Xerox's new silver ink could finally bring printable circuits to market.
Xerox's new silver ink can be printed onto plastic or fabric to create ultrathin circuits.

What's the most powerful sentence in the English language? "Press ctrl-p to print." Xerox (NYSE: XRX) has announced its development of special silver inks which have a melting point below that of plastic. Crafted into different versions which can act as conductors, semiconductors, or dielectrics, this silver ink could allow users to print integrated circuits onto plastic, fabric, or film. Thin and flexible, this technology may be the key to paper-thin solar cells, adaptable sensors, and many other sought after devices. Is Xerox poised to revolutionize the use of integrated circuits, or will this new ink be like so many other printable circuit systems of the past: amazing but never quite reaching market?

If we could have printable circuits, what would that mean for the average consumer? Imagine buying a roll of fabric that was also a solar cell surface. Spread like a tarp it could provide portable energy almost anywhere in the world. Painted on a surface it could help power cars or buildings. Thin flexible circuits on plastic could become fantastic electronic readers, endless books available in an object that looks like a sheet of paper. Patients could have sensors embedded in the bandages in which they are wrapped. RFIDs could be built into any sheet of film. Every surface or piece of clothing could be alive with computing power. As hyperbolic as it sounds, printable circuitry allows for almost any such idea you want to dream up to at least be possible.

The quest to produce printable electronics has been attempted by many different companies without a clear winner yet to be announced. Hewlett Packard used metal salts and water in an inkjet printer to create a printable liquid that dried into a conductive surface. That project is still being refined. A group of researchers at Merck, PARC (a Xerox company), and Stanford developed organic polymers with conductive properties that could be applied like ink. Again, that technology and related work is still in development. Shapeways recently debuted a stainless steel material which is the first such conducting medium in 3D printing. So where are all the paper thin e-books, the smart bandages, the clothing that computes?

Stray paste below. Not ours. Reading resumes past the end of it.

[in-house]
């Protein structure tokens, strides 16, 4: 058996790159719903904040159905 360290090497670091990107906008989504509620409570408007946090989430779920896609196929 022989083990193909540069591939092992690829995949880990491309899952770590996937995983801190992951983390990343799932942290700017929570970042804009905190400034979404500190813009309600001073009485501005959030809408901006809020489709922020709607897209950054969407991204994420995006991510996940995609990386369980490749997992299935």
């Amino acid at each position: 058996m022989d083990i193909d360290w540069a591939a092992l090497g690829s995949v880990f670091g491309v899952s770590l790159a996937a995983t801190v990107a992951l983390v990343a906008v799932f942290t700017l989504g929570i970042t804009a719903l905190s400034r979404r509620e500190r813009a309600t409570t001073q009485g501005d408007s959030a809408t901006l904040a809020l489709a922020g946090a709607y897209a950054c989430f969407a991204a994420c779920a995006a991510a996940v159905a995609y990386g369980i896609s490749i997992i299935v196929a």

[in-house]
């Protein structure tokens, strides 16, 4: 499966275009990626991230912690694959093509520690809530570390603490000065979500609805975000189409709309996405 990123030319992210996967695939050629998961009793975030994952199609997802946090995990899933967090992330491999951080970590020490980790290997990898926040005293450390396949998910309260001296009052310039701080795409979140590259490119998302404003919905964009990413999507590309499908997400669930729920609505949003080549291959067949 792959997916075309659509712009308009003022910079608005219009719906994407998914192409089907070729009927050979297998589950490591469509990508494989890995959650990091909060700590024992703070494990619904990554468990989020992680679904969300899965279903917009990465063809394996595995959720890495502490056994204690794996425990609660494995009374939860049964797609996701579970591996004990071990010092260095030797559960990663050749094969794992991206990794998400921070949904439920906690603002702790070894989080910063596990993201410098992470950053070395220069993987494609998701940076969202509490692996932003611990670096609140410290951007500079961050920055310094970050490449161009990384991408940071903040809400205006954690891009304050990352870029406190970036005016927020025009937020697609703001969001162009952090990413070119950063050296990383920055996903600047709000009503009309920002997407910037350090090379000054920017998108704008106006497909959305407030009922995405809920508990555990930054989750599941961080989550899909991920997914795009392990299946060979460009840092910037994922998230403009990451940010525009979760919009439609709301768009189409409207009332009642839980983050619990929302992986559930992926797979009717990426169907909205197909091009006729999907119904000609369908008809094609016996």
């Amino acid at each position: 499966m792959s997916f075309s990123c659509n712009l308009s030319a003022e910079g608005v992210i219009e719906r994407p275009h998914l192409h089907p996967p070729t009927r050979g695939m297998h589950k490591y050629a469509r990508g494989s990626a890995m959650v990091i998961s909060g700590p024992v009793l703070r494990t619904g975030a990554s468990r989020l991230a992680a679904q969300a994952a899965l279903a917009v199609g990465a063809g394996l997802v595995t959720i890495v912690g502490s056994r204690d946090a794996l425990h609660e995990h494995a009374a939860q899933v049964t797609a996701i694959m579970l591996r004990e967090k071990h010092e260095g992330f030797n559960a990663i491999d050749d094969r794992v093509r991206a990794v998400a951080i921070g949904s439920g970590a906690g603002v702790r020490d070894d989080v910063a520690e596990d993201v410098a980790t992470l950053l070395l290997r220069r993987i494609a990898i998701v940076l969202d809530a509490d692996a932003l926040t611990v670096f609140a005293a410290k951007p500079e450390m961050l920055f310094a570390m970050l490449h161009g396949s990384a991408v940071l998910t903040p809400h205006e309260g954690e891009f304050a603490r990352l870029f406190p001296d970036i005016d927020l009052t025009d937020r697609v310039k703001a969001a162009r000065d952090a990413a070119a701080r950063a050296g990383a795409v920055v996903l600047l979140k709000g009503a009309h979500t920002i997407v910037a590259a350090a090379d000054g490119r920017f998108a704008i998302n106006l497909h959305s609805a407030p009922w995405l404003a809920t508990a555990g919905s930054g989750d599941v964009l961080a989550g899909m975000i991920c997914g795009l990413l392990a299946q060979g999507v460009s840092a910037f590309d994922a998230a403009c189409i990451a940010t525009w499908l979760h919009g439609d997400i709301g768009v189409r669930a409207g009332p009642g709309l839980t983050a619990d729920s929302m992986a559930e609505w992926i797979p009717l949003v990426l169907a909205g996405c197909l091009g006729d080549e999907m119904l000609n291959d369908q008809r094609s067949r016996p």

Like Track and Field at the Olympics after a hurricane, the path to printable circuits is littered with hurdles. First, you have to print not just conductors, but also semiconductors, and dielectric mediums. You have to overcome the increased electrical resistance inherent in any ultrathin conductor. You have to get the conducting medium to bend easily but not break. Everything has to print easily, accurately, and precisely enough to build reliable circuits. The list goes on and on. And it's all got to be cheap and relatively simple to use.

Xerox has cleared many of these hurdles. Silver is already one of the best conductors humans have, and this new silver ink has been adapted to provide even less electrical resistance. Variations on the formation of the silver reportedly allow Xerox to print conductors, semiconductors, and dielectrics. Insulation would come from the background medium of plastic or fabric. Most impressively, the new ink melts around 140°C, less than the 150°C for many industrial plastics. This means that the ink can be melted and applied without deforming the base material. Xerox is already soliciting development partnerships from other corporations. Interested businesses can apply to Xerox for samples of the new product.

All of these are great accomplishments, but I fear that while Xerox may have more potential than many competing projects, it is still a long ways from actualization. When they present not just a new material and method of printing, but a printing system that can be mass produced, then I will be ready to declare an Epic Win in their favor. Until then, I will be dreaming up new inventions based on thin-film circuits. Best to be ready for what might be one of the most powerful technologies of the 21st century.

[photo credit: Xerox]